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Clandestiny Coverart.png
Developer(s) Trilobyte
Publisher(s) Virgin Games
Engine Groovie[1]
status Status Missing
Release date 1996
Genre Puzzle
Age rating(s) ESRB: T
Platform(s) Windows
Arcade system Arcade System Missing
Credits | Soundtrack | Codes | Walkthrough

Clandestiny, published in 1996 by Virgin Games and developed by Trilobyte, is a video-based puzzle computer game. After the profit loss of The 11th Hour, the second game created by Trilobyte, the producers went on to make a more kid-friendly version of the The 7th Guest series (even though that game has a T (Teen) rating). It also did poorly with consumers.

Gameplay[edit | edit source]

Clandestiny is the third installment in Trilobyte's series of puzzle games and provides an interesting mix of first-person gameplay and third-person cartoon. Like that of The 7th Guest and The 11th Hour, the game is played by wandering a castle, solving logic puzzles and watching animated videos that further the story. The main protagonist, Andrew MacPhiles, grows as a character and learns the secrets of his family's past along with the help of an array of characters who further the story giving clues and hints along the way.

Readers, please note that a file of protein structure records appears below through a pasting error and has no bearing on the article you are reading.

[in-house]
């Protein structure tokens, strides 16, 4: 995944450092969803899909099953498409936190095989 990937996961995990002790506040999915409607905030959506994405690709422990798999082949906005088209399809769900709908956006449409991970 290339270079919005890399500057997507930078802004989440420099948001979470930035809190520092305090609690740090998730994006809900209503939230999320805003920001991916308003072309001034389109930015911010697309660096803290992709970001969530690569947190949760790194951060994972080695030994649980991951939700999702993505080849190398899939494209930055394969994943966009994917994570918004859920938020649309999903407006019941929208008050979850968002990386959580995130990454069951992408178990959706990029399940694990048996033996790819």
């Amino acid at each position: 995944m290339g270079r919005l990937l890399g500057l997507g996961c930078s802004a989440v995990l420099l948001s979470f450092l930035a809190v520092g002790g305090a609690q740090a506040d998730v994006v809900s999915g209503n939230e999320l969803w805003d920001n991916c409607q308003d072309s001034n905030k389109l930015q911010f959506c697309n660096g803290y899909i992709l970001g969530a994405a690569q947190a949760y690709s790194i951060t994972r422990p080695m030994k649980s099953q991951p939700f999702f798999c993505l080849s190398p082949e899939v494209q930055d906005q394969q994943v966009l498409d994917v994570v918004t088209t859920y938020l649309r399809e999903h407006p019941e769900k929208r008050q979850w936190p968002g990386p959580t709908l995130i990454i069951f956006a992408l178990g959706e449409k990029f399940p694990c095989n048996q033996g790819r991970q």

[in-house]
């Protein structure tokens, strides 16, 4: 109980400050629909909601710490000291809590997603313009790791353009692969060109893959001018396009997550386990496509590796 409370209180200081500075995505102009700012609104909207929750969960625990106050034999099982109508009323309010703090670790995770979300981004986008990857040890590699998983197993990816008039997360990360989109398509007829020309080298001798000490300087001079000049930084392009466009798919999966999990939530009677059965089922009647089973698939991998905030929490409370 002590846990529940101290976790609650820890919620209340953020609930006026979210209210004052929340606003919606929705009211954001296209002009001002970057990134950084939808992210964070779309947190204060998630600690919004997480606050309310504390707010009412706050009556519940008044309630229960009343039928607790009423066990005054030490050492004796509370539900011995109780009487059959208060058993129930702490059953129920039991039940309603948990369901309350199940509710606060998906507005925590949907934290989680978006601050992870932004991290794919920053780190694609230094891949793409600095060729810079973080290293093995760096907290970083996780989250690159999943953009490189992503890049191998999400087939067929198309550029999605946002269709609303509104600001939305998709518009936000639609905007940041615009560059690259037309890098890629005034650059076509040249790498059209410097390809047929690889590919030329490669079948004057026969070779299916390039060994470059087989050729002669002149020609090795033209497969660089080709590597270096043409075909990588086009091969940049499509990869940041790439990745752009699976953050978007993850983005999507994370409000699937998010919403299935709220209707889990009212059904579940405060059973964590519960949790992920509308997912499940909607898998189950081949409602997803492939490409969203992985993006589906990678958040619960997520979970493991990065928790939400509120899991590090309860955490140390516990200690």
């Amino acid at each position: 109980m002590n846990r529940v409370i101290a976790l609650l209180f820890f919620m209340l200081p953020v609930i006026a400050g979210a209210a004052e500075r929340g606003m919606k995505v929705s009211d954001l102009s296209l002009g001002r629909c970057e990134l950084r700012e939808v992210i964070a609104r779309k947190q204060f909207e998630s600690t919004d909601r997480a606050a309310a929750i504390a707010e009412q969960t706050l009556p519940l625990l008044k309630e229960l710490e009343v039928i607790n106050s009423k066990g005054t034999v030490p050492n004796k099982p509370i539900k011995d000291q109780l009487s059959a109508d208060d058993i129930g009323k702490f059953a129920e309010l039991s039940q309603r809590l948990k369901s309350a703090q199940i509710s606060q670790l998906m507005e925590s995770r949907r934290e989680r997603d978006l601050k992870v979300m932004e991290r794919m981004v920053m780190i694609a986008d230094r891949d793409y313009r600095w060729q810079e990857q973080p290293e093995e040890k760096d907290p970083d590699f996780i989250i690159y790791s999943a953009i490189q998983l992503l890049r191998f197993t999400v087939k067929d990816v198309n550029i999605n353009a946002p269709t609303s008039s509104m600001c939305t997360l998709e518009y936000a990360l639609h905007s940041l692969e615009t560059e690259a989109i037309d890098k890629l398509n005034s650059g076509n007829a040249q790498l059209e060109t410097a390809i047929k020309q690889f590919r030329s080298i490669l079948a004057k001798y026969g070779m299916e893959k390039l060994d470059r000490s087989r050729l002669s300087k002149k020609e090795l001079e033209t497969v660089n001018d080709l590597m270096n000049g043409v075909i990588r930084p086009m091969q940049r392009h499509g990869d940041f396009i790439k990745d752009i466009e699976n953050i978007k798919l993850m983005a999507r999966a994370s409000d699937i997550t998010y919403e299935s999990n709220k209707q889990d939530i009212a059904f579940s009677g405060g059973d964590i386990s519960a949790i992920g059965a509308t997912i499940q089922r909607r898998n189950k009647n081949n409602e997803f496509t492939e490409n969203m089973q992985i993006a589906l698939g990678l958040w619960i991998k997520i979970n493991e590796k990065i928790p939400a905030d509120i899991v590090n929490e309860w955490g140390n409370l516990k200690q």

File:Clandestiny Bishop Puzzle.jpg
One of Clandestiny's many puzzles. A few of the puzzles in the game were re-hashed from previous titles.

A fairly simple plot is played out by animated characters through animated clips as you progress between rooms by solving puzzles of shifting nature and increasing difficulty. The puzzles include mazes, chess problems, logical deductions, and word manipulations. Another re-hash of the previous games is the cursors used in the game which are exact copies of those from the preceding games.

Story[edit | edit source]

The story is of a young man named Andrew MacPhiles who has recently inherited a Scottish castle full of ghosts, and an earldom along with it. With his girlfriend Paula (who wants to be the next Countess MacPhiles) and a friendly handyman named Fergus, Andrew must solve the mystery of the MacPhiles curse.

References[edit | edit source]